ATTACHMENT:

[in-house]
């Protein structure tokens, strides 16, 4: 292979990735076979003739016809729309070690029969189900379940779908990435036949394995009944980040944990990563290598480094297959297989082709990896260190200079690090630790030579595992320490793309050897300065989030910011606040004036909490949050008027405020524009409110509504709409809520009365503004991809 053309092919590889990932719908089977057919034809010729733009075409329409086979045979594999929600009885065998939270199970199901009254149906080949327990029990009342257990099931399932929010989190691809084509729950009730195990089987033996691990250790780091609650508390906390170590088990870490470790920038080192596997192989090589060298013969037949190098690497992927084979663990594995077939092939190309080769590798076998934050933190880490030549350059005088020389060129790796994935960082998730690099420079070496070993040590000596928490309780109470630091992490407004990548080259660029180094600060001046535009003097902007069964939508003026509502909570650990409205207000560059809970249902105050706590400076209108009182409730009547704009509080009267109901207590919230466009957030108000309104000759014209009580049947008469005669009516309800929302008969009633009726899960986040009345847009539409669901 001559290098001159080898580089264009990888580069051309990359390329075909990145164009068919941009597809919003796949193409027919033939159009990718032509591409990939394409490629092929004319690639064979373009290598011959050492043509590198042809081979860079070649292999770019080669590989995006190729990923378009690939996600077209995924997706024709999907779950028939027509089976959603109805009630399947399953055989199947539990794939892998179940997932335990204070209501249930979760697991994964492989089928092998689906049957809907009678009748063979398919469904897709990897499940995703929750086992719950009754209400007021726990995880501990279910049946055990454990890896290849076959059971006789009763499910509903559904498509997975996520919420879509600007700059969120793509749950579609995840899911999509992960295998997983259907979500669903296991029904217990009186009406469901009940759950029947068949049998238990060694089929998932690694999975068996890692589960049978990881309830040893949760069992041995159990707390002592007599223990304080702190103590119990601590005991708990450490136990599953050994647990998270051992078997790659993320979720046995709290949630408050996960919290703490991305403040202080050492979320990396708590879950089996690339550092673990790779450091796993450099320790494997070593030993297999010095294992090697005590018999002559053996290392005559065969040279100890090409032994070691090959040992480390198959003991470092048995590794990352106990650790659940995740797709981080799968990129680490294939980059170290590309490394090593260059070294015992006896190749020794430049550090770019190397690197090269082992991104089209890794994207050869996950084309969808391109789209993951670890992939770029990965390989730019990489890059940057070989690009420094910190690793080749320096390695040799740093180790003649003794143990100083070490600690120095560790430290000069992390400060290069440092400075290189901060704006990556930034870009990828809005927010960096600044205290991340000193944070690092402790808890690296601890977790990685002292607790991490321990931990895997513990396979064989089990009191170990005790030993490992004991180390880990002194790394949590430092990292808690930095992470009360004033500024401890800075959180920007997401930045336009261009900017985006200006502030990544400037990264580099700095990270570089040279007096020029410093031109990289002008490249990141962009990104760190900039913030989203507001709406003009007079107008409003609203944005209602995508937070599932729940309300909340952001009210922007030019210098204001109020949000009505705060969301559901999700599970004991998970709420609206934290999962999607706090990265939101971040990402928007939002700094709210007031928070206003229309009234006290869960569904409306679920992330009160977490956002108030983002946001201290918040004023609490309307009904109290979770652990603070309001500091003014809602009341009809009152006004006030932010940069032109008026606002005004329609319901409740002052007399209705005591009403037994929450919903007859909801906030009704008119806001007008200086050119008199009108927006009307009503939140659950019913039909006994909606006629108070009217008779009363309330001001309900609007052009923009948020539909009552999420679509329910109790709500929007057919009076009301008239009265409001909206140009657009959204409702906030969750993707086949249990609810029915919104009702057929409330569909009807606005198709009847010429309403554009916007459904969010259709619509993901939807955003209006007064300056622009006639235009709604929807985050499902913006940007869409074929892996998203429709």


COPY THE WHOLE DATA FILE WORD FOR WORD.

[in-house]
């Protein structure tokens, strides 16, 4: 292979990735076979003739016809729309070690029969189900379940779908990435036949394995009944980040944990990563290598480094297959297989082709990896260190200079690090630790030579595992320490793309050897300065989030910011606040004036909490949050008027405020524009409110509504709409809520009365503004991809 053309092919590889990932719908089977057919034809010729733009075409329409086979045979594999929600009885065998939270199970199901009254149906080949327990029990009342257990099931399932929010989190691809084509729950009730195990089987033996691990250790780091609650508390906390170590088990870490470790920038080192596997192989090589060298013969037949190098690497992927084979663990594995077939092939190309080769590798076998934050933190880490030549350059005088020389060129790796994935960082998730690099420079070496070993040590000596928490309780109470630091992490407004990548080259660029180094600060001046535009003097902007069964939508003026509502909570650990409205207000560059809970249902105050706590400076209108009182409730009547704009509080009267109901207590919230466009957030108000309104000759014209009580049947008469005669009516309800929302008969009633009726899960986040009345847009539409669901 001559290098001159080898580089264009990888580069051309990359390329075909990145164009068919941009597809919003796949193409027919033939159009990718032509591409990939394409490629092929004319690639064979373009290598011959050492043509590198042809081979860079070649292999770019080669590989995006190729990923378009690939996600077209995924997706024709999907779950028939027509089976959603109805009630399947399953055989199947539990794939892998179940997932335990204070209501249930979760697991994964492989089928092998689906049957809907009678009748063979398919469904897709990897499940995703929750086992719950009754209400007021726990995880501990279910049946055990454990890896290849076959059971006789009763499910509903559904498509997975996520919420879509600007700059969120793509749950579609995840899911999509992960295998997983259907979500669903296991029904217990009186009406469901009940759950029947068949049998238990060694089929998932690694999975068996890692589960049978990881309830040893949760069992041995159990707390002592007599223990304080702190103590119990601590005991708990450490136990599953050994647990998270051992078997790659993320979720046995709290949630408050996960919290703490991305403040202080050492979320990396708590879950089996690339550092673990790779450091796993450099320790494997070593030993297999010095294992090697005590018999002559053996290392005559065969040279100890090409032994070691090959040992480390198959003991470092048995590794990352106990650790659940995740797709981080799968990129680490294939980059170290590309490394090593260059070294015992006896190749020794430049550090770019190397690197090269082992991104089209890794994207050869996950084309969808391109789209993951670890992939770029990965390989730019990489890059940057070989690009420094910190690793080749320096390695040799740093180790003649003794143990100083070490600690120095560790430290000069992390400060290069440092400075290189901060704006990556930034870009990828809005927010960096600044205290991340000193944070690092402790808890690296601890977790990685002292607790991490321990931990895997513990396979064989089990009191170990005790030993490992004991180390880990002194790394949590430092990292808690930095992470009360004033500024401890800075959180920007997401930045336009261009900017985006200006502030990544400037990264580099700095990270570089040279007096020029410093031109990289002008490249990141962009990104760190900039913030989203507001709406003009007079107008409003609203944005209602995508937070599932729940309300909340952001009210922007030019210098204001109020949000009505705060969301559901999700599970004991998970709420609206934290999962999607706090990265939101971040990402928007939002700094709210007031928070206003229309009234006290869960569904409306679920992330009160977490956002108030983002946001201290918040004023609490309307009904109290979770652990603070309001500091003014809602009341009809009152006004006030932010940069032109008026606002005004329609319901409740002052007399209705005591009403037994929450919903007859909801906030009704008119806001007008200086050119008199009108927006009307009503939140659950019913039909006994909606006629108070009217008779009363309330001001309900609007052009923009948020539909009552999420679509329910109790709500929007057919009076009301008239009265409001909206140009657009959204409702906030969750993707086949249990609810029915919104009702057929409330569909009807606005198709009847010429309403554009916007459904969010259709619509993901939807955003209006007064300056622009006639235009709604929807985050499902913006940007869409074929892996998203429709």